Thumb wrestling, spam and birds, oh my
This article first appeared in the St. Louis Beacon, April 28, 2010 - Every year, the volunteers with the Greater St. Louis Book Fair get boxes and boxes of books. And every year, inside those boxes, they find treasures, rare items, books with signatures and inscriptions and pieces of local history.
But there's always some weird stuff, too.
This year, those include:
• "The Little Webster," a 2-inch tall book with 800 pages and 18,000 words, has a leather cover and is thought to be both old and rare. Brown wasn't sure yet if the book had been priced.
"It's about the size of a matchbox," she says. "It's teeny tiny."
• "Bird Songs" comes from the Cornell Lab of Ornithology and is an illustrated book with descriptions of birds and an audio player on the side. Brown says just type in the number given to the bird and you can hear its call.
• "The Official Book of Thumb Wrestling" is a board book with cutouts for thumbs in case you want to practice. Each page has a mat and rules of different thumb wrestling games, including "thumb's revenge," and "power thumb."
• "The Sports Book" has a hardcover made of Astroturf. It gives the details of all sorts of games from track and field to curling.
• "Le Nez Du Vin" is a wine aroma kit that includes 12 vials that help readers (and sniffers) identify wines. The book offers advice on how to recognize different aromas and tips for wine tasting.
"I think no matter what your interests, you can find a book that will appeal to you," Brown says. "It's just interesting. I was stunned to see the cookbook on how to eat people if you want to become a cannibal."
Brown thinks "The Cannibal Lover's Cookbook from Soup to Nuts," is tongue-in-cheek, but she's not sure.
Some other strange cookbooks include "I'm a Spam Fan," "Cooking in Oz," "The Star Wars Cookbook," "Being Dead is No Excuse -- The Official Southern Ladies Guide to Hosting the Perfect Funeral," "Gross Goodies" and "Tiffany's Table Manners for Teenagers."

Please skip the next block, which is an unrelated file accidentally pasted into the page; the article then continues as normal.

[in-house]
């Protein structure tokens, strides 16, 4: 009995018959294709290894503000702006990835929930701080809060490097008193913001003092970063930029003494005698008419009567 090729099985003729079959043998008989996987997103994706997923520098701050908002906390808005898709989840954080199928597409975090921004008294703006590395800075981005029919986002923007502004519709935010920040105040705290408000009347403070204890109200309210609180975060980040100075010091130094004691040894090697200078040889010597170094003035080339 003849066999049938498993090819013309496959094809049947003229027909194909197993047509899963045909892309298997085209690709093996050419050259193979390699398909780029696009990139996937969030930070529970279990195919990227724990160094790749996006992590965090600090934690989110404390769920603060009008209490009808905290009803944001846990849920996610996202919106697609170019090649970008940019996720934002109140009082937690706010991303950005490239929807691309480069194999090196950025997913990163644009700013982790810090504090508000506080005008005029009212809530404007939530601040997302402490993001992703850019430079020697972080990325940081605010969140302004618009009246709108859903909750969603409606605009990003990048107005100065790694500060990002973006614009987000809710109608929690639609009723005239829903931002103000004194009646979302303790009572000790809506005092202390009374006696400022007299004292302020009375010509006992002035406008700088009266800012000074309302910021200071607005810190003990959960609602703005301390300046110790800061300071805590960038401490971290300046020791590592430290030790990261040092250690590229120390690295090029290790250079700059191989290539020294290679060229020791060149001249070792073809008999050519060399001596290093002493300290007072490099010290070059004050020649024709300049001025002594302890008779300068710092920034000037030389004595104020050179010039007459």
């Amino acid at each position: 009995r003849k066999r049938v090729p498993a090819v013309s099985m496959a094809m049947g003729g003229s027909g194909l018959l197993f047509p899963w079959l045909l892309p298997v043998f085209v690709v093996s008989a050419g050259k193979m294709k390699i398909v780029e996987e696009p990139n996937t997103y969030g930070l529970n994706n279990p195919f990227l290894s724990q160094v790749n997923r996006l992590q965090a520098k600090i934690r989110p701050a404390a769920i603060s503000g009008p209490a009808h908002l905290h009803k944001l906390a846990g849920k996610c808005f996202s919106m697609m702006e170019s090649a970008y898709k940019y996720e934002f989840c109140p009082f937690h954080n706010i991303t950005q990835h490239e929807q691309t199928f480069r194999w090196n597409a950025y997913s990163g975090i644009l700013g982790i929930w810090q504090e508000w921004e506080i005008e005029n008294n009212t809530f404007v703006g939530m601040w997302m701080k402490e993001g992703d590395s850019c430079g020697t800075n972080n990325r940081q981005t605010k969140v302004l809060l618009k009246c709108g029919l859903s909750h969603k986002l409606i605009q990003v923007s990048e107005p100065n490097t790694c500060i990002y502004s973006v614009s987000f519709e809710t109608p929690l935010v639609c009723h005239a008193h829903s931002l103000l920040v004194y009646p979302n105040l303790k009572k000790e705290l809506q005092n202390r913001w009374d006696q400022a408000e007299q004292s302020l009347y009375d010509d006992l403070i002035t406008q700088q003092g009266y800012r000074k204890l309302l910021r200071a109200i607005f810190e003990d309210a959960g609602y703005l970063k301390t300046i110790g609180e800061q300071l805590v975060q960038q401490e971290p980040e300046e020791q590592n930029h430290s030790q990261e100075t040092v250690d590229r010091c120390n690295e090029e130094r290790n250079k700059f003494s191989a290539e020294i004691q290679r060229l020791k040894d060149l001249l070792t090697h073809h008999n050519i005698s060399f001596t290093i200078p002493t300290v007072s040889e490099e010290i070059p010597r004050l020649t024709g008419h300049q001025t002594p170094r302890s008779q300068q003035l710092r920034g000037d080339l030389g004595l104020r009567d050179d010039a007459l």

"In addition to strange books, of course, we have more than 150 categories of books," Brown says. "And we're putting out more than a million books."
In fact, Jean Riezman, a long-time volunteer, says more books were donated this year than ever before. Because of that, expect tables to be restocked Thursday evening, Friday and Saturday.
Among the rare items found this year are a collection of comic books from comics' sliver age and books donated by the Missouri History Museum.
Other rare books include a book of photography from 1939, a history of the med school at Washington University from 1940 and an anatomy book from 1830.
The auction, which will take place opening night, also has some unique finds, like a Boy Scouts handbook from 1913 and a collection of smoking pipes.
Proceeds from the book fair will go to the Nursery Foundation of St. Louis and several literacy organizations, including Ready Readers and First Book - St. Louis.
Riezman says the goal each year is to make $300,000, and while they've never hit that, she is hopeful that people will come out over the four day sale and find books priced to sell.
And along with all the weird stuff, they may just find something else, too.
"One of the things that is so cool is the serendipity," she says.
Like the people who happen to pick up a book written by a family member, or with their grandparent's name scribbled inside.
"It just seems like fate just hangs over this place."
The Greater St. Louis Book Fair begins Thursday and runs through Sunday. Admission is $10 Thursday and free Friday, Saturday and Sunday.
And if you don't find what you're looking for, Riezman says, come back the next day.
"You just never know what you're gonna find here."